"We ring these bowls every Thursday night at 8 o'clock, and people seem to get well," says Ray. "For some, 'well' is the cancer completely disappearing from medical x-rays; for others it's about coming here desperate and leaving with hope. And then there are those who are terminal, but they seem to attain peace and acceptance in facing death." Interestingly, Nostradamus made a prediction that by 1998, we would heal cancer with pure sound.

These individuals with cancer are also working closely with their doctors, and Ray doesn't claim magic. What he does say is that these bowls are a form of meditation, and meditation reduces stress. And just what does stress have to do with cancer? According to Bobby Ray, "The same immune system that fights stress fights everything else, too. If you have your body worried about the trivial, it can't take care of what ails you. If you can get stress free, you can heal---I can't prove it, but I'd swear by it," says Ray. He also facilitates a bowl ceremony on Sundays at 4 o'clock that's open to everyone.

Bobby Ray, the gardener, grows the fruits, vegetables, herbs and flowers for Café Bretton. He has transformed what was once a parking lot layered with gravel, clay and exhaust residue into a breathtaking garden of abundance, and he's done it the organic way. "You don't need to use chemicals to grow plants. There's a softer, easier way called companion planting. I knew my grandfather planted this way, and I knew that there was a lot of research on the subject so I read every book I could find about it."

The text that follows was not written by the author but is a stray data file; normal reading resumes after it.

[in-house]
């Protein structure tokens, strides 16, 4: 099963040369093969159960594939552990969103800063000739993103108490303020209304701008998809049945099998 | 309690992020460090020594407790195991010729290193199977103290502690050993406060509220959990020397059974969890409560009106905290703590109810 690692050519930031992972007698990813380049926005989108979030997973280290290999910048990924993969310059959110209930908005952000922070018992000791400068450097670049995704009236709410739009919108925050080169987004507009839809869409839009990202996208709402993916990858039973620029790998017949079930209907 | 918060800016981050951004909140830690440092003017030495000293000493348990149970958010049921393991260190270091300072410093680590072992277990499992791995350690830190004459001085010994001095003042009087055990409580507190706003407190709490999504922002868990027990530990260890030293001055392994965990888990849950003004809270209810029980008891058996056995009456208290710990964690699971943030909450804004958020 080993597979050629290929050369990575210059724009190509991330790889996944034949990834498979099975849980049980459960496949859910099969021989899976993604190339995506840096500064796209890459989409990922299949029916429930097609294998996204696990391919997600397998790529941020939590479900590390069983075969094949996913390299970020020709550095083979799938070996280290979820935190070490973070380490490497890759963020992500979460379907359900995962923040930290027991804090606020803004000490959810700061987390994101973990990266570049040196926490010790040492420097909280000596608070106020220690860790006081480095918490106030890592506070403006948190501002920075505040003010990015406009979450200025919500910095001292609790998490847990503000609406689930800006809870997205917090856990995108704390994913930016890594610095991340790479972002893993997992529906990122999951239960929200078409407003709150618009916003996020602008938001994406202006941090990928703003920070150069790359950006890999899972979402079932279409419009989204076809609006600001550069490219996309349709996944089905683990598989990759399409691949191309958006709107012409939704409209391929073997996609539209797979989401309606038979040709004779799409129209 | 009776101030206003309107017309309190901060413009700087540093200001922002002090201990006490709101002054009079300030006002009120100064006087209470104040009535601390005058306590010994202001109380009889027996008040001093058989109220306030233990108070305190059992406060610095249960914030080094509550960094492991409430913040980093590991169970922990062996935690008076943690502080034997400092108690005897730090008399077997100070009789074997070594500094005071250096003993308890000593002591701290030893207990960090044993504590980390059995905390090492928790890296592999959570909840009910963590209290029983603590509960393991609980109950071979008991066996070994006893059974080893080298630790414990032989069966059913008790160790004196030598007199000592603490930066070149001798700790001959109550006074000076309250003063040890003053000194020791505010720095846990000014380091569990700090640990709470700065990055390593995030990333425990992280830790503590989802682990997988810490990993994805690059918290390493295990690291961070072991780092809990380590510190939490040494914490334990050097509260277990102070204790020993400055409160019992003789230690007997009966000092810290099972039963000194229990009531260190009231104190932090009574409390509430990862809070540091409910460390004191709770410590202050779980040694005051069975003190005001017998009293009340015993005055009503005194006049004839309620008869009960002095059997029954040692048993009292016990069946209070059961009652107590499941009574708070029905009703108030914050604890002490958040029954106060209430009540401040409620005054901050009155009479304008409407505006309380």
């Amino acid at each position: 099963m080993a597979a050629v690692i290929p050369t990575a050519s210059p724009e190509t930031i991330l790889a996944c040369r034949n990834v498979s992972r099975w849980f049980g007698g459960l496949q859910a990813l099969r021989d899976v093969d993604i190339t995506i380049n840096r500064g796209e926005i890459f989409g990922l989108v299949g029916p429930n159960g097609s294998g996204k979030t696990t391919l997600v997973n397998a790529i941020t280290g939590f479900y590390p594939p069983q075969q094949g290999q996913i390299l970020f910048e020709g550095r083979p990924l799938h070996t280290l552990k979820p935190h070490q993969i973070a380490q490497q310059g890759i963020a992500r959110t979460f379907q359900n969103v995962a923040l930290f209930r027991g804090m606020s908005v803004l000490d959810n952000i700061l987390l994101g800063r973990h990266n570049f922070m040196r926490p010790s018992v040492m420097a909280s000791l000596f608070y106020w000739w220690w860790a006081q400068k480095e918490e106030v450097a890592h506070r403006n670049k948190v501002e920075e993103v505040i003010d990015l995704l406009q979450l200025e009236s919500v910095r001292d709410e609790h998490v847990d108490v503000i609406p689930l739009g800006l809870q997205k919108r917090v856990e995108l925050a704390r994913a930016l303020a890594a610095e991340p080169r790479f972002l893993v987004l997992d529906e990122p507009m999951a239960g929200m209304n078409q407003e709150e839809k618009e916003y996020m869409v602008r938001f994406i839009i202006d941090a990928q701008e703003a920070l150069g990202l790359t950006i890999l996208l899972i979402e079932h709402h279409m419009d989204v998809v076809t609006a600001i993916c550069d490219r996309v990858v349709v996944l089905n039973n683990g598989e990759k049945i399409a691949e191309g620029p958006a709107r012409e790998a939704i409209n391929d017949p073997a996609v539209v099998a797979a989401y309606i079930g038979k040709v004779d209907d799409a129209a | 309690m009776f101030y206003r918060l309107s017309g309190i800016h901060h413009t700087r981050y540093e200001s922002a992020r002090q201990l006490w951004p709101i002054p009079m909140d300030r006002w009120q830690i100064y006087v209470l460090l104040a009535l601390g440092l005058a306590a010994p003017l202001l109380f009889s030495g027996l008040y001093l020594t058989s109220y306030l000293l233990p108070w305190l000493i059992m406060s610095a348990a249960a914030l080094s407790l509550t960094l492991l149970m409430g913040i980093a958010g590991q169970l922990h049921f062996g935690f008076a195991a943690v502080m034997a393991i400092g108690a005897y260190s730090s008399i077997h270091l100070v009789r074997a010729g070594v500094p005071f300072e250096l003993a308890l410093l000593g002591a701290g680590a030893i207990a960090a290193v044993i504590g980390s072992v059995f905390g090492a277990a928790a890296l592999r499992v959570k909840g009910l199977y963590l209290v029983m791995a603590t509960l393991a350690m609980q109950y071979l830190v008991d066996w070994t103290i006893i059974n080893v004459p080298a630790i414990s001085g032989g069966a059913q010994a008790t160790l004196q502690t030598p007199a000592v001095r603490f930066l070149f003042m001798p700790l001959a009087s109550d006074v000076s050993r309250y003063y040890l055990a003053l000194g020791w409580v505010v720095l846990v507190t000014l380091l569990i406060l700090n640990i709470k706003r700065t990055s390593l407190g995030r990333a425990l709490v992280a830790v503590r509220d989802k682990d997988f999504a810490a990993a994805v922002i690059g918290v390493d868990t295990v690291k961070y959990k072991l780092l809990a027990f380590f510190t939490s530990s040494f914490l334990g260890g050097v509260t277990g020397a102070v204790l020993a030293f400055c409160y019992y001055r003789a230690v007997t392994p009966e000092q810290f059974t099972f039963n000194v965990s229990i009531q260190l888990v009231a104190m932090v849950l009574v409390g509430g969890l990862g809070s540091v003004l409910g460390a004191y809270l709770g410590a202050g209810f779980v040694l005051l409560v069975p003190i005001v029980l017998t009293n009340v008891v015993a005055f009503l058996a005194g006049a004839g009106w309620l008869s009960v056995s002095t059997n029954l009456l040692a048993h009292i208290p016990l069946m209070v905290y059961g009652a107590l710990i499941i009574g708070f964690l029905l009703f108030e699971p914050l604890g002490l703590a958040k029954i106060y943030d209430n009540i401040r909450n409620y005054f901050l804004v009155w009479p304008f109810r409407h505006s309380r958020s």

He shares one of his many tips: "In order to grow a garden for the two-leggeds [that's us], you have to hide it from the critters. The way you do that is to disguise a plant you don't want the critters to have by planting a stronger smelling plant next to it. If they can't smell it, they can't find it." He continues, "Then you plant something you want them to have somewhere else. It's called a trap crop and is devoted to giving the critters what they want and getting along with nature rather than fighting it. That's why this garden may produce a little better than some---'cause I'm not in charge. I allow nature to police itself. As my Indian ancestors would say, it's in harmony."

So, in what way is Bobby Ray a paradox? Well, let's just say that his reach goes far beyond the labels he has been assigned, and within his seemingly simple words on addiction, regeneration, and gardening is a depth and universal truth that is applicable to any aspect of life. Furthermore, his essence emits an intangible energy, much like a summer breeze. You can't hold it, nor can you see it, but you can feel it and witness the effects it has on everything it touches. Perhaps that's the magic.

As for the humble Bobby Ray, he doesn't accept credit for any of it. He simply smiles and says, "All I know is that I don't understand all it is that I know about it." Then he disappears into his salubrious garden somewhere between the herbs, the corn and the sunflowers.

Photo credit: Nancy Fohrell

Cindy Edwards enjoys the adventures of life and writing about it. She is an avid reader, traveler and yoga practitioner who resides in Annapolis with her husband and her dog.